Introduction to the asymmetric simple exclusion process (from a combinatorialist’s point of view)
Lauren K. Williams
Harvard, Department of Mathematics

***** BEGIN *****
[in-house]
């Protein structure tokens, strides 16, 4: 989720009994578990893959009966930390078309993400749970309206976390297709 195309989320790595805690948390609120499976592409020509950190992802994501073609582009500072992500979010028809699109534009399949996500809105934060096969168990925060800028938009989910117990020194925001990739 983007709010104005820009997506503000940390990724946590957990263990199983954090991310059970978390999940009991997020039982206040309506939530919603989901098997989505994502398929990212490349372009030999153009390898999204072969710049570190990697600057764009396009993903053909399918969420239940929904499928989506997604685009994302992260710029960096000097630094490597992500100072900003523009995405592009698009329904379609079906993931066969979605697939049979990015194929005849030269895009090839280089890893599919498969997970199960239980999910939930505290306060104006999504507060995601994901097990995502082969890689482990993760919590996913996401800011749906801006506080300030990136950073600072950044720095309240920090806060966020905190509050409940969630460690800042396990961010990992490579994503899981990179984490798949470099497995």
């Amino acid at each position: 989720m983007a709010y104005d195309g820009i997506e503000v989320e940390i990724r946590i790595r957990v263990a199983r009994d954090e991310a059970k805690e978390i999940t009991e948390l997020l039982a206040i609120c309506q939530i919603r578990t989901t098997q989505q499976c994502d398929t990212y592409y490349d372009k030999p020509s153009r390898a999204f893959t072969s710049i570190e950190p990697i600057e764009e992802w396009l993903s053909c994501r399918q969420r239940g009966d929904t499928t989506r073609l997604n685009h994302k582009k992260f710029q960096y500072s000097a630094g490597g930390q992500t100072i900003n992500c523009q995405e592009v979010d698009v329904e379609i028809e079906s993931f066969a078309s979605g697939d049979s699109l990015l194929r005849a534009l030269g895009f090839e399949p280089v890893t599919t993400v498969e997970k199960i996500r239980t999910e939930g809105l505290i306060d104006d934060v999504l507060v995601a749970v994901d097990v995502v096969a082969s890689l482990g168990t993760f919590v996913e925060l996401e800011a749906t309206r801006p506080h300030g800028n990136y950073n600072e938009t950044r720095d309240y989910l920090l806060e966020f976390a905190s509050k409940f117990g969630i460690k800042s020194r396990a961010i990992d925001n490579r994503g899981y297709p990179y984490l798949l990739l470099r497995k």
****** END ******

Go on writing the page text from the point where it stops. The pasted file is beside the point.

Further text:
The asymmetric simple exclusion process (ASEP) is a model of particles hopping on a one-dimensional lattice, subject to the condition that there is at most one particle per site. This model was introduced in 1970 by biologists (as a model for translation in protein synthesis) but has since been shown to display a rich mathematical structure. There are many variants of the model – e.g. the lattice could be a ring, or a line with open boundaries. One can also allow multiple species of particles with different “weights.” I will explain how one can give combinatorial formulas for the stationary distribution using various kinds of tableaux. I will also explain how the ASEP is related to interesting families of orthogonal polynomials, including Askey-Wilson polynomials, Koornwinder polynomials, and Macdonald polynomials. Based on joint work with Sylvie Corteel (Paris) and Olya Mandelshtam (Brown).